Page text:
Why it matters: Becoming an astronaut is still a pretty ambitious career goal but if you've got a master's degree in a science, technology, engineering or math field, you've got a leg up on everyone else. And at least with NASA, you know this probably isn't a scam like that whole Mars One organization.
NASA on Wednesday said more than 12,000 people answered its public call to recruit the next class of astronauts with applications coming in from every US state, the District of Columbia and four US territories.
The American space agency said it will evaluate submissions and invite the most qualified candidates out to Houston’s Johnson Space Center for in-person interviews and medical testing before moving to the next phase of the selection process.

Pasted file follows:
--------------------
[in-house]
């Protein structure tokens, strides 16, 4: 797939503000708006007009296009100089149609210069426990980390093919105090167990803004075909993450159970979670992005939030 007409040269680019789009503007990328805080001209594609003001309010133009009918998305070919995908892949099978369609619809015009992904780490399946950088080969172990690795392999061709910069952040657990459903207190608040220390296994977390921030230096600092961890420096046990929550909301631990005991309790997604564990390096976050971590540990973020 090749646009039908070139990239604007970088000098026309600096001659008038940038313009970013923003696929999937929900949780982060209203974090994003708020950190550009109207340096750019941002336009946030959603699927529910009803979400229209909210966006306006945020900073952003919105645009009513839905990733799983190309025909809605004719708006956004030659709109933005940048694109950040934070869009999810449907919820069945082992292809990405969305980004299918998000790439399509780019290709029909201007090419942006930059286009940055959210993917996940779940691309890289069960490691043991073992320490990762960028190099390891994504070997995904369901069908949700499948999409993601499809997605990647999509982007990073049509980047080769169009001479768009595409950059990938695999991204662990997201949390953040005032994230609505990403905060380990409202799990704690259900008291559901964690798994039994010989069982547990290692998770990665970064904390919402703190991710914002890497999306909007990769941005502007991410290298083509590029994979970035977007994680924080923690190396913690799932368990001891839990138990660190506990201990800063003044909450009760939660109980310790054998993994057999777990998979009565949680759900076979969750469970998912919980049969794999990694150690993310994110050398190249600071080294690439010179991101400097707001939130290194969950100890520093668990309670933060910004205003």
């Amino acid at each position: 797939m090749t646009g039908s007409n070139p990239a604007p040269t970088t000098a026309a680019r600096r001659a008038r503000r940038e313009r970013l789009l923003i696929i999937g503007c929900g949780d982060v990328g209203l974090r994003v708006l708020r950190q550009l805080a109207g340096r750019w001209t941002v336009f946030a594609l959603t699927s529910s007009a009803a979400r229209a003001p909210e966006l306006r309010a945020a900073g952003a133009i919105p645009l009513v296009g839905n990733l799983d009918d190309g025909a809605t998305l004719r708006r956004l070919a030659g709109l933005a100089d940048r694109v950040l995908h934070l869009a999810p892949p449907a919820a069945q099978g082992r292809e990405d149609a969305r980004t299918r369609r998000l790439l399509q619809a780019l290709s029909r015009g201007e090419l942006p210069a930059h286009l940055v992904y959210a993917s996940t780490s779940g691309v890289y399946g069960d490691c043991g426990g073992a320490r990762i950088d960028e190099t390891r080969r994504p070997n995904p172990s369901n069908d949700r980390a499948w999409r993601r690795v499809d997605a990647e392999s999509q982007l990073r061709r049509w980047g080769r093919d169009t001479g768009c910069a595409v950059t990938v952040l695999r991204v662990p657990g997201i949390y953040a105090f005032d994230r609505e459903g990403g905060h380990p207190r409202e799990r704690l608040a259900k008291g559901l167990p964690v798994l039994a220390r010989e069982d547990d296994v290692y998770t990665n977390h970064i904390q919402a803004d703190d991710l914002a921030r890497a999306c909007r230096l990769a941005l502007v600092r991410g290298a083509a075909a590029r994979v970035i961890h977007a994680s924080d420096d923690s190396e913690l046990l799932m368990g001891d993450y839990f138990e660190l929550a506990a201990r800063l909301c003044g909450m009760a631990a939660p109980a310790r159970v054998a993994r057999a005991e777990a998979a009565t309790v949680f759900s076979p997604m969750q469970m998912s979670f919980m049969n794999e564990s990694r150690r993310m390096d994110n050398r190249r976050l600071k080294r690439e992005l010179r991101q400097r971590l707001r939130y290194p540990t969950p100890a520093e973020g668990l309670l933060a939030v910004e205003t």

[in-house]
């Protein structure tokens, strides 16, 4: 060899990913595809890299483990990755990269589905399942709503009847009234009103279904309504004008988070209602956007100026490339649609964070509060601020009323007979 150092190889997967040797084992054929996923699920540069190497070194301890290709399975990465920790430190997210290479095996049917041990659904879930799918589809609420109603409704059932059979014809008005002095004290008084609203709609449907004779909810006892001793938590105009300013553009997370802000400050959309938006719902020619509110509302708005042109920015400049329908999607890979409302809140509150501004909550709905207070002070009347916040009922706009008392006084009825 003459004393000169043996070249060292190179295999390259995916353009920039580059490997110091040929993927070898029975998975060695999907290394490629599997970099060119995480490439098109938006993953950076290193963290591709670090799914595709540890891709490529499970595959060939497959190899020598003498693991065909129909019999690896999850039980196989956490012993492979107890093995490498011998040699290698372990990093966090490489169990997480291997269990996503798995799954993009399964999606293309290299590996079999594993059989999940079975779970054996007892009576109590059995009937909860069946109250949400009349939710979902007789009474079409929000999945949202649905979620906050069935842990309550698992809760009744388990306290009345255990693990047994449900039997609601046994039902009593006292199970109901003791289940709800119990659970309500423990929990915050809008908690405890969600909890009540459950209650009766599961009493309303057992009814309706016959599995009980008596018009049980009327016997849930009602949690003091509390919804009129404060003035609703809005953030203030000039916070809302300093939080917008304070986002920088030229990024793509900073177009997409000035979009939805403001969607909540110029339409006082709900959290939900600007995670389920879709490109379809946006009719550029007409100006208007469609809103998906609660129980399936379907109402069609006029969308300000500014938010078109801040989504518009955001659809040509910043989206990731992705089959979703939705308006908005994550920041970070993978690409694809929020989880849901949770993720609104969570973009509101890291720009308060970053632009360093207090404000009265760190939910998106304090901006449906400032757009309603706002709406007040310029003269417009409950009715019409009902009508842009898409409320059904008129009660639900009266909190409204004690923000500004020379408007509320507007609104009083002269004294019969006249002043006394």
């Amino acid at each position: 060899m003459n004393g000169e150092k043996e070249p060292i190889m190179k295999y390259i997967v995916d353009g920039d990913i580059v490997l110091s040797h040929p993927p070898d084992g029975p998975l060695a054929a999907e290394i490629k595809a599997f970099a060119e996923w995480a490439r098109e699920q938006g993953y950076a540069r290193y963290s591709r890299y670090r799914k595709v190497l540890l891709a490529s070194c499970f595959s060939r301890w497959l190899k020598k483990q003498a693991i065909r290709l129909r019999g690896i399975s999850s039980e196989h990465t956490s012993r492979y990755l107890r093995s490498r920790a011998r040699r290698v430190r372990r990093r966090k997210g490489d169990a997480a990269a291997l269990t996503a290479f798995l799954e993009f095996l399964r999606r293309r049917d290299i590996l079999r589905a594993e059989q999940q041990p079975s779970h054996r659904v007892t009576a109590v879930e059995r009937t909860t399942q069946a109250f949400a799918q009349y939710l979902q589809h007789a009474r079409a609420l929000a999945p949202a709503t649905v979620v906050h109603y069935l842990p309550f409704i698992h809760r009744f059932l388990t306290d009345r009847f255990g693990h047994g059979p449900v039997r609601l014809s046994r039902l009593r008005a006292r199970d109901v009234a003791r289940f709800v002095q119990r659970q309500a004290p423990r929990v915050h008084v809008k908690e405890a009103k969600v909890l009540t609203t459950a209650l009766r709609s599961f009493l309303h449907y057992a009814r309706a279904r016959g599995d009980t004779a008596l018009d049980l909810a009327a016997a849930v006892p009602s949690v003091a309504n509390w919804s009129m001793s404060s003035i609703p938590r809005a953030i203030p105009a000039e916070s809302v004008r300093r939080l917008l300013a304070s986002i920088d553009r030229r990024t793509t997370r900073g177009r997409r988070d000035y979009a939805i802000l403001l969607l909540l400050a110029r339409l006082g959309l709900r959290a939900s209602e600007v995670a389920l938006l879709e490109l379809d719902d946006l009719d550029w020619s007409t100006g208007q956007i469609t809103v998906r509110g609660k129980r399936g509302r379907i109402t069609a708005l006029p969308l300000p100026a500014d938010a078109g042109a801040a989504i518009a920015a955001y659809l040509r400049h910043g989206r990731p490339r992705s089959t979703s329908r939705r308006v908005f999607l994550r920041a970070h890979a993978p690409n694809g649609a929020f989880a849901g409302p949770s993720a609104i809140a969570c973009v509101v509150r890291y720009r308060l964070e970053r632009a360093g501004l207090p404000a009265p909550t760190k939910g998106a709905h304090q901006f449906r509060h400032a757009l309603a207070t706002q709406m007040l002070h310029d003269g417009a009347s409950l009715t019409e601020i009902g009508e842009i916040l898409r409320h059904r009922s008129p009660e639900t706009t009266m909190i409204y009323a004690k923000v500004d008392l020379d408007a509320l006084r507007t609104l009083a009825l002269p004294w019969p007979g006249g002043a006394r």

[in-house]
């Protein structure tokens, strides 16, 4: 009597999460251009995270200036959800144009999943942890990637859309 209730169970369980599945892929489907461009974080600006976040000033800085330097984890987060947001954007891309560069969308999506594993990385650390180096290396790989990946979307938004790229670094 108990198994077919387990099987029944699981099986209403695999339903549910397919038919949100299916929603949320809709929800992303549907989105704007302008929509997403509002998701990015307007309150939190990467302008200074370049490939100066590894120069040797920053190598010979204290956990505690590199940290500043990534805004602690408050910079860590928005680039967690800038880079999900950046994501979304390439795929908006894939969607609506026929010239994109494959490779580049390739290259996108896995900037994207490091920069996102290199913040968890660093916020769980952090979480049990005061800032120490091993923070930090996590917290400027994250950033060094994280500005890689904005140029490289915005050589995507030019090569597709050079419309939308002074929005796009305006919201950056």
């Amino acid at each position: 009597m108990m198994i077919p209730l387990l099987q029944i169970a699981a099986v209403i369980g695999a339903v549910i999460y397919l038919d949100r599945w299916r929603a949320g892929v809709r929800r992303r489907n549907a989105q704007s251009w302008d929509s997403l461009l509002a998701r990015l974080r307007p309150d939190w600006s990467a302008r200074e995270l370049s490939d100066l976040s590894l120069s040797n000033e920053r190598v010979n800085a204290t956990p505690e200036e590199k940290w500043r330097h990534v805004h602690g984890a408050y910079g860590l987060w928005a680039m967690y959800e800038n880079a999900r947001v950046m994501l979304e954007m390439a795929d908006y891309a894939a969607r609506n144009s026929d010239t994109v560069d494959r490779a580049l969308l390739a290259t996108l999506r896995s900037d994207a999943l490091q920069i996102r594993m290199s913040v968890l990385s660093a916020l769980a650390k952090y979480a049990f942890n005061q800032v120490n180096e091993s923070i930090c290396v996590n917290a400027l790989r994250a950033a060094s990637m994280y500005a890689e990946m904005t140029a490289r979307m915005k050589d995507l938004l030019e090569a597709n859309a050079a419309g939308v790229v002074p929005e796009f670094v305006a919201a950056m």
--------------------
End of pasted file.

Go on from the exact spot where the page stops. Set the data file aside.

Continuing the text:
NASA Administrator Jim Bridenstine said they recently entered a bold new era of space exploration with the Artemis program and are thrilled to see so many Americans apply to join them. “The next class of Artemis Generation astronauts will help us explore more of the Moon than ever before and lead us to the Red Planet,” Bridenstine added.
NASA opened the entry period on March 2 and accepted the final entries just yesterday. According to the agency, it received the second highest number of applications ever, surpassed only by the 18,300 from the most recent class that graduated back in January.
Part of the reason for the smaller number of entries could have to do with NASA’s more stringent requirements. This time around, candidates had to have at least a master’s degree in a STEM field. What’s more, the application window was shortened by a full month.
NASA said it expects to wrap up the process and introduce its next round of astronaut candidates in the summer of 2021.
Masthead credit: Vadim Sadovski